How Housing First’s fidelity framework helps tackle homelessness

Emily Cole, 15 May 2024

With the right help and support, people can leave homelessness behind for good. Housing First is a housing and support intervention that aims to help people experiencing homelessness into safe, secure housing that works for their specific needs. At Greater Manchester Housing First, we support people experiencing homelessness into a home through Housing First.

What are the key principles of Housing First?

Housing first is structured around seven key principles. These principles define the ethos and model that informs day to day delivery of Housing First. These are:

  • People have a right to a home.
  • Flexible support is provided for as long as it is needed.
  • Housing and support are separated.
  • Individuals have choice and control.
  • An active engagement approach is used.
  • The service is based on people’s strengths, goals and aspirations.
  • A harm reduction approach is used.

How far the support delivered to people experiencing homelessness aligns to these principles is known as fidelity. Our research shows that Housing First services which are delivered to a higher fidelity are more effective. With close fidelity to these principles, between 80% and 90% of those receiving Housing First remain in homes within two years, with reduced criminal justice involvement and health inequalities.

How did we develop the fidelity framework?

When we started delivering one of the national Housing First pilots back in 2019 across Greater Manchester, there was nothing formal in place in this country to assess and review fidelity. Delivering a high fidelity service was key to our partnership and we wanted to make sure that all of our delivery partners were providing person centred, trauma-informed support grounded in the Housing First principles.

In order to review whether services were meeting the housing first principles, we developed a Quality Assurance Framework using good practice guidance around the principles published by Homeless Link. This included a self-assessment of practice, along with Guided Conversations designed to capture fidelity from the perspective of the people receiving support, peer to peer shadowing and audits of case management records.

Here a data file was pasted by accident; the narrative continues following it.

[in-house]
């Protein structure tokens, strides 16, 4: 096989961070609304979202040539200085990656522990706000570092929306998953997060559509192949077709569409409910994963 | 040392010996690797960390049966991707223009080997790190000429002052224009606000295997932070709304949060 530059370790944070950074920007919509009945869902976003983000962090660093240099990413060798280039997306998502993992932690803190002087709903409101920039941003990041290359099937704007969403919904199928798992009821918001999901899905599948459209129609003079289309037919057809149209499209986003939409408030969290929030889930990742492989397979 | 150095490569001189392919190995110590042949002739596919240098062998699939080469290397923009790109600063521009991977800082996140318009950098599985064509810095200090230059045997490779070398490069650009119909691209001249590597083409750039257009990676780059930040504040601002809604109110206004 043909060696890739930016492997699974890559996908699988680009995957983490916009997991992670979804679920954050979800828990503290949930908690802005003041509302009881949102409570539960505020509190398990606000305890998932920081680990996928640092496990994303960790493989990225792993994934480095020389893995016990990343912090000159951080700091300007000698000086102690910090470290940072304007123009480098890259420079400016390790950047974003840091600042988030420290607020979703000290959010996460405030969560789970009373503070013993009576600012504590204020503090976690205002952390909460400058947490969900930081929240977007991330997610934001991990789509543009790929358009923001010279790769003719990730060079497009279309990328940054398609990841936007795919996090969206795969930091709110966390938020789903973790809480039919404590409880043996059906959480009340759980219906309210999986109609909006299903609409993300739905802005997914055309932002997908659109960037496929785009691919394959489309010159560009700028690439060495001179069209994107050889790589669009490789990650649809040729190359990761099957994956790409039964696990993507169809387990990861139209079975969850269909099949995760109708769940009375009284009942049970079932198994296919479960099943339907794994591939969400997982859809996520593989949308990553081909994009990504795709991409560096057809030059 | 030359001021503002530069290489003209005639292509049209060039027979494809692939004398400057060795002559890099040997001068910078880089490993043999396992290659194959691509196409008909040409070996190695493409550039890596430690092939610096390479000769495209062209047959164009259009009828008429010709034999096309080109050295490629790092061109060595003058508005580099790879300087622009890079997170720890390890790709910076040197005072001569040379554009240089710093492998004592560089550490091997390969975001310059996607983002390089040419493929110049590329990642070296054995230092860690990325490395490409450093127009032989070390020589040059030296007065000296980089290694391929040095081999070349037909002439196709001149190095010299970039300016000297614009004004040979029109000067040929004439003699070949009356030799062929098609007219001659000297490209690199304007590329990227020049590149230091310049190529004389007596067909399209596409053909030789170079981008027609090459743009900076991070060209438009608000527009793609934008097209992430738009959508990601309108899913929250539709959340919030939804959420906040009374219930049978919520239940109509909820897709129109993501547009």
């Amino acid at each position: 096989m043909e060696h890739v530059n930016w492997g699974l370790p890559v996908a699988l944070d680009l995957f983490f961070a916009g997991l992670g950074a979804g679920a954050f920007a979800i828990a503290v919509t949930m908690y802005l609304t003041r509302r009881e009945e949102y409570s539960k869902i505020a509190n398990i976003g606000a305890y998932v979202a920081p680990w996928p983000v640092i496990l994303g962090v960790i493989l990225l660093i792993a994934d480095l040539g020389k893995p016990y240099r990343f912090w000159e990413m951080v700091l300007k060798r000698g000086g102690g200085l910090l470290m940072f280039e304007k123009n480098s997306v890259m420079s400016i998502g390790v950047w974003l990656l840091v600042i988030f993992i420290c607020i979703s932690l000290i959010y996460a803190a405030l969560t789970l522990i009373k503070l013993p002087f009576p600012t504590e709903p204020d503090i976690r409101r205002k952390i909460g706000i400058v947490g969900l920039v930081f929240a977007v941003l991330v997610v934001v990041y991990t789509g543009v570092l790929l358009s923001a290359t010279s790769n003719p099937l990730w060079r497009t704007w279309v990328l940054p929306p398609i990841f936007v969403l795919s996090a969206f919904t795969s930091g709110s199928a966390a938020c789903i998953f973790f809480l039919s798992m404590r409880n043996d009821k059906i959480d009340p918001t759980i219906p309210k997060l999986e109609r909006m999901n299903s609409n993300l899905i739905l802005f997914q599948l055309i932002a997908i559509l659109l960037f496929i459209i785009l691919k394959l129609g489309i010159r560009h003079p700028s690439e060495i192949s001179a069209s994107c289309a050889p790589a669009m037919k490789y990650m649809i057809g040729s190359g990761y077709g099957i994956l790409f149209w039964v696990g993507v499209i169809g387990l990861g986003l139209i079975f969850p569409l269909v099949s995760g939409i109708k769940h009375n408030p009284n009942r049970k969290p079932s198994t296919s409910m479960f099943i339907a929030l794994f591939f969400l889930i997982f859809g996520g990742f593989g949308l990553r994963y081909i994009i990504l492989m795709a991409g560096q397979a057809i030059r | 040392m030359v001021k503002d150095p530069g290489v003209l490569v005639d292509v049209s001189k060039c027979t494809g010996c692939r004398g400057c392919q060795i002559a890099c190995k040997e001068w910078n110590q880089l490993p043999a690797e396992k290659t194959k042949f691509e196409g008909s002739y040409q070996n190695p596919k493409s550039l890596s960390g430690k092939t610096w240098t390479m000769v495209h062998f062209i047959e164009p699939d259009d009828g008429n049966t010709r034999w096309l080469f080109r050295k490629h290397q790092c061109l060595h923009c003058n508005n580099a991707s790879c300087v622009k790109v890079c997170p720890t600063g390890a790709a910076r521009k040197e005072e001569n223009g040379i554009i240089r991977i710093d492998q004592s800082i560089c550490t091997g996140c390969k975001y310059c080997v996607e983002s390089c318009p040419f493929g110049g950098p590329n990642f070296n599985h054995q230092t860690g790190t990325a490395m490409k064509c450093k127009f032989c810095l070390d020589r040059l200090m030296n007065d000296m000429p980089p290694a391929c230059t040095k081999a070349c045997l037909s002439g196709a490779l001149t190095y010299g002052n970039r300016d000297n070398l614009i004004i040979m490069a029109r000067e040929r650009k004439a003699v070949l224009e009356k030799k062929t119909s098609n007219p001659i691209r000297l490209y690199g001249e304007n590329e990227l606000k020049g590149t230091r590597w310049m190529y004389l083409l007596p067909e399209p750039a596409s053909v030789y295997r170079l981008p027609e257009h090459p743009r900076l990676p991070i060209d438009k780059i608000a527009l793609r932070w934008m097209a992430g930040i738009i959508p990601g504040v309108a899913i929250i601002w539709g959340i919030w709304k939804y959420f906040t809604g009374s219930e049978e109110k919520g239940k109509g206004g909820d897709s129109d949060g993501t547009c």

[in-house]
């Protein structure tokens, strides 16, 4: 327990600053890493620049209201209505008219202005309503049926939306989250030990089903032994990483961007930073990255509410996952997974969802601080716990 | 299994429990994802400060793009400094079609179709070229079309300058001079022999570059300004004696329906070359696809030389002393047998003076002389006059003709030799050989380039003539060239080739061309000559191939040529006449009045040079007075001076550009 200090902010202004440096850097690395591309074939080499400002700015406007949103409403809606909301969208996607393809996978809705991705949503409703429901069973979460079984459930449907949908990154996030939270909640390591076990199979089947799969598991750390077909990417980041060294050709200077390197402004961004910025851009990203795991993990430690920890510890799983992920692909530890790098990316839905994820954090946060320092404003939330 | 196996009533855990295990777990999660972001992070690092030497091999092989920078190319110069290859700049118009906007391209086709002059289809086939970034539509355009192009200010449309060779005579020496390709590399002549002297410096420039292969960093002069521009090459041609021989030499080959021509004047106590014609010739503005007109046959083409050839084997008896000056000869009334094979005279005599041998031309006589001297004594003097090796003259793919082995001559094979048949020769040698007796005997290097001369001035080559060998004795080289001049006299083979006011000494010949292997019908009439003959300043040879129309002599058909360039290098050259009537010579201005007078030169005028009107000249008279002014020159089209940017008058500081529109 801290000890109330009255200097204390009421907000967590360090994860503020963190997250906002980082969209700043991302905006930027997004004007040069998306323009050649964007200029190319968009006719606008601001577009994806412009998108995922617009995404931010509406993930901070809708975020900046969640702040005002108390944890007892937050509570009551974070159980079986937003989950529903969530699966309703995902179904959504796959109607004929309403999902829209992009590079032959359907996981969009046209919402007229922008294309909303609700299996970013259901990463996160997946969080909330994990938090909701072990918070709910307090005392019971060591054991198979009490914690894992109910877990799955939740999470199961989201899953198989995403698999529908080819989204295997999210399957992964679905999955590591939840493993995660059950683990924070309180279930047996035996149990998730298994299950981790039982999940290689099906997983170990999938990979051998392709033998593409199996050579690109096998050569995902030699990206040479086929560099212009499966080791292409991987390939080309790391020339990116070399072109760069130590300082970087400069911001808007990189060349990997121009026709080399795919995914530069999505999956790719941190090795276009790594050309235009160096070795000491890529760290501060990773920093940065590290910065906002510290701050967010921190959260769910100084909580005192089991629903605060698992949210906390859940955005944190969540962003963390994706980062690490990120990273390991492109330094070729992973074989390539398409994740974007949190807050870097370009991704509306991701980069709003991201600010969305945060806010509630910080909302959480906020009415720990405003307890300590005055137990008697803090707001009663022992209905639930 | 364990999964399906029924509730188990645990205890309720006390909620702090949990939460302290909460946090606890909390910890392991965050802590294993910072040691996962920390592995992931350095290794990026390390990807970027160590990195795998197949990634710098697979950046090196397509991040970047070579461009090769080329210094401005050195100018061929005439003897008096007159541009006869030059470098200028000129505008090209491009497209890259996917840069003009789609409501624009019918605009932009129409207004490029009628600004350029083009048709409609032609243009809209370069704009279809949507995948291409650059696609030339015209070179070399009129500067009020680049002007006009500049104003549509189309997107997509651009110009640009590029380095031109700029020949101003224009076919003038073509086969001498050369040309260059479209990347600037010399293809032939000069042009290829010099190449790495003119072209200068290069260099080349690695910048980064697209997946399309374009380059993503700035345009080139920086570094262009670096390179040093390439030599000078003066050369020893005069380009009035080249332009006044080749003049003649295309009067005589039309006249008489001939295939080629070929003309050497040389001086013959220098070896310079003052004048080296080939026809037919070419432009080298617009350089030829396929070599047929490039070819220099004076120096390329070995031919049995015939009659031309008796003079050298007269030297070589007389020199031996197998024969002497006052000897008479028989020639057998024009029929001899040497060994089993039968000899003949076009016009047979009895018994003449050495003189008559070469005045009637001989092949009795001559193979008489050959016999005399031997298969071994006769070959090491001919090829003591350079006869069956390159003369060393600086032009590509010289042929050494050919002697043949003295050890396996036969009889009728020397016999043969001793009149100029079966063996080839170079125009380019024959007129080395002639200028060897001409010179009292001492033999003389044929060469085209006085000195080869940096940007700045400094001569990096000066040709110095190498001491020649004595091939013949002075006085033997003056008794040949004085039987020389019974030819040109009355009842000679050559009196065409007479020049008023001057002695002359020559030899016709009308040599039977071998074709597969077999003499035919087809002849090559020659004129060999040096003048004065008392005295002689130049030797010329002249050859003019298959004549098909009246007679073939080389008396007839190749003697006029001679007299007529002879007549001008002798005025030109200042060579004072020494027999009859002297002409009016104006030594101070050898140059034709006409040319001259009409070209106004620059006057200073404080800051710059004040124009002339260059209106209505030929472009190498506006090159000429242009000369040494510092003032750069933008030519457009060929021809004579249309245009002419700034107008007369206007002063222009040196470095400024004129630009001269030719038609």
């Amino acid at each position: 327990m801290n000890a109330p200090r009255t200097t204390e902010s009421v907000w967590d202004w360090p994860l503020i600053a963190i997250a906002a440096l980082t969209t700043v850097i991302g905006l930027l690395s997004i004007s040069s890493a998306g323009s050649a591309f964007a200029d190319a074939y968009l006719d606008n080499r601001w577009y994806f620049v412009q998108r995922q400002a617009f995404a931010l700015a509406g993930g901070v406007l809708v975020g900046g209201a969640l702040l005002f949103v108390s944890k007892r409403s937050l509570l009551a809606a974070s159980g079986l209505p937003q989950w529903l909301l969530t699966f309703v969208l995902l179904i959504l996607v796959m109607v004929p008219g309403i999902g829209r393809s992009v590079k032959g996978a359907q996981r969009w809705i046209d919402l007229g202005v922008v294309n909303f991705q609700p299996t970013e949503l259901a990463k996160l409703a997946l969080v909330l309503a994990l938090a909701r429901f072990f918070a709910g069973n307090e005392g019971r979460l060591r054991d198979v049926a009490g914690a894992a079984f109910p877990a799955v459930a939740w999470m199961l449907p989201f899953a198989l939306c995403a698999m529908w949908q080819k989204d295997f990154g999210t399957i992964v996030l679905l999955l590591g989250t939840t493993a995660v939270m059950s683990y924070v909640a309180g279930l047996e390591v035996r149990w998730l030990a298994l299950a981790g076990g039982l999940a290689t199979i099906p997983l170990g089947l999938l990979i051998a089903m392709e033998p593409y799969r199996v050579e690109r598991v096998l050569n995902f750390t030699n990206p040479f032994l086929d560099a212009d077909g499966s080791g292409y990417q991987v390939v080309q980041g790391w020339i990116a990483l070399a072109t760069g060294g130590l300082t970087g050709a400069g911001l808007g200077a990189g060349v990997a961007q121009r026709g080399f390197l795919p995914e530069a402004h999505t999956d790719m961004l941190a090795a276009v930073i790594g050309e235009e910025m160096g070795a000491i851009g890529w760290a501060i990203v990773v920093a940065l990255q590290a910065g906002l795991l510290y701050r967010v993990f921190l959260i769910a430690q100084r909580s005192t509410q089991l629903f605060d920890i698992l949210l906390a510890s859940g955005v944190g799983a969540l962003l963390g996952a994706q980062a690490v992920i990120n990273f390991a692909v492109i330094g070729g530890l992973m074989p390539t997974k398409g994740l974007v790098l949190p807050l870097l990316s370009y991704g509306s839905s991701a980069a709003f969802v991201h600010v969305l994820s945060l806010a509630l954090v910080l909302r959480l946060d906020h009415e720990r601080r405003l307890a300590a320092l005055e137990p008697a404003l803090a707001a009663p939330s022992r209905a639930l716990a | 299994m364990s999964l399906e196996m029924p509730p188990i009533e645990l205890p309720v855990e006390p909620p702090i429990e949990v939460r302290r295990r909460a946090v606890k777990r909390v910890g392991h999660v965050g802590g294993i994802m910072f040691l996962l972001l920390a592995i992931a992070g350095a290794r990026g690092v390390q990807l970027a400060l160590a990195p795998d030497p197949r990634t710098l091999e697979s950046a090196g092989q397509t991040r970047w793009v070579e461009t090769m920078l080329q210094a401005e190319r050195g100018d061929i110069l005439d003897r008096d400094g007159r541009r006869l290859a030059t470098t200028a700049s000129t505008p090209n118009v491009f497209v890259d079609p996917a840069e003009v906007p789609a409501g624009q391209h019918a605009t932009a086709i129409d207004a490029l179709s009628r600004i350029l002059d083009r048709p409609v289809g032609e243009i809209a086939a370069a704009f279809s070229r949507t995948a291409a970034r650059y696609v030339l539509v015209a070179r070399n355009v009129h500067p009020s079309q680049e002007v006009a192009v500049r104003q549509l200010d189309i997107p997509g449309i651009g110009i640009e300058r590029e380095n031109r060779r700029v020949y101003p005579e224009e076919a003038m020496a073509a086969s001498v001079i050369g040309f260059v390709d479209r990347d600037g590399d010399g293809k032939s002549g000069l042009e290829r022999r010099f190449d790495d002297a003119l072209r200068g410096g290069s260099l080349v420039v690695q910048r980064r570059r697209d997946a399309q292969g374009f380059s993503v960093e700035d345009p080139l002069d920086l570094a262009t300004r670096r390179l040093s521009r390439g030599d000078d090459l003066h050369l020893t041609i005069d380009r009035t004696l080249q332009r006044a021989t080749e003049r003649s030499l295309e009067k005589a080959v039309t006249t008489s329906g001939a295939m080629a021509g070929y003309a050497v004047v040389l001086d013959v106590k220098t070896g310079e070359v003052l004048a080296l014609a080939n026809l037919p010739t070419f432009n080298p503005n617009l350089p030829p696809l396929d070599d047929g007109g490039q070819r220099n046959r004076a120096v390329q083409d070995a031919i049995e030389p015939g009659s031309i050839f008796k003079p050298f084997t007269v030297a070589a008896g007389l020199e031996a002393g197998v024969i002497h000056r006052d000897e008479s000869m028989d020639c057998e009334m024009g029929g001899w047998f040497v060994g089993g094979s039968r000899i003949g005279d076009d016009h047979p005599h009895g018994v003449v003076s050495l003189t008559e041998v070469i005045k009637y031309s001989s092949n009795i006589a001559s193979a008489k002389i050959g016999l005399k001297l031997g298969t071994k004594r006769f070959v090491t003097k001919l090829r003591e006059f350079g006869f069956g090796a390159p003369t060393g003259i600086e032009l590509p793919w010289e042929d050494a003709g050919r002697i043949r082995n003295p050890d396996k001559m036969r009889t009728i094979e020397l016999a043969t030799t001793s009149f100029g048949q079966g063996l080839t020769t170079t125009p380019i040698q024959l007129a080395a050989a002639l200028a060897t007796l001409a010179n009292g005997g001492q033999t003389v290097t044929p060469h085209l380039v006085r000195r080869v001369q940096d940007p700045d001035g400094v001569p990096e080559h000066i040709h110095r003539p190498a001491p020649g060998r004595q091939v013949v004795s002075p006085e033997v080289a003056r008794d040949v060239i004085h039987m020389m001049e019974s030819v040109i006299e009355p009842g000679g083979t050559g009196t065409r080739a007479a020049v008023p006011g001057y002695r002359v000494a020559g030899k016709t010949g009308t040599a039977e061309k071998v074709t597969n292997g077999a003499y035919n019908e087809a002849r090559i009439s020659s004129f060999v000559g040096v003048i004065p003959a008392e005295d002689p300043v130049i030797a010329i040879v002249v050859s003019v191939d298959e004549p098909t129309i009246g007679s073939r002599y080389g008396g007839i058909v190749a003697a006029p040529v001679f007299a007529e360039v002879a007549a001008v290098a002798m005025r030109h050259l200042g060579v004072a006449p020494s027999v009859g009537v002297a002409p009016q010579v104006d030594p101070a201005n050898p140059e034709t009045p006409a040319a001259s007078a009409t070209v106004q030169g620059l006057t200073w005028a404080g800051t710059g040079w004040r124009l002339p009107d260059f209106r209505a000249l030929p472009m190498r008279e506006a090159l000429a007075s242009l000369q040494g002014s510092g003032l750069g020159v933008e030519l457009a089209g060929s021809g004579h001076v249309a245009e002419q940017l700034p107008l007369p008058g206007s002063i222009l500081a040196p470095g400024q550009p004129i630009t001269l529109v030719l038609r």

We used all of this information to reflect with our partners on how support aligned to the Housing First principles. We could use our reflections to pinpoint areas where we could make changes to improve fidelity to certain principles. This also allowed us to identify where training was needed to enhance support and identify any barriers.

Having a fidelity framework in place is crucial to make sure providers of Housing First are able to learn and reflect on their own service delivery in a supportive manner. That’s why we jumped at the chance to be part of the Task and Finish group assembled by Homeless Link. Here we fed in our learning on the development of the national fidelity framework.

How did we pilot the fidelity framework?

As part of our work helping to develop the national fidelity framework, we piloted its use in our Housing First programme. The delivery self-assessment tool was led by our Quality and Assurance Manager with one of our Housing First teams in a supportive session reflecting on current practice. We then convened a ‘reflection group’ that involved our Commissioner, Local Authority representative and Senior Management from the programme and delivery team. We reviewed the self-assessment and support to identify key actions to improve fidelity within our programme.

It was really useful to be able to reflect together, with our key stakeholders outside of the direct delivery partnership, helping us understand the systemic challenges we encountered.

Our top tips for using the fidelity tool

From our experience our top tips when using the fidelity tool:

  • Ensure you allocate enough time and space to complete the self-assessment in a trauma-informed, supportive manner.
  • Be honest and remember to reflect on the achievements not just focus on the challenges.
  • This is not a ‘tick-box’ exercise and needs to be used for real practice development and service improvement keeping the people being supported at the heart.

It’s important to remember that fidelity is an ‘evolution’ and we are all on a journey with our service and practice delivery which the national fidelity framework will support.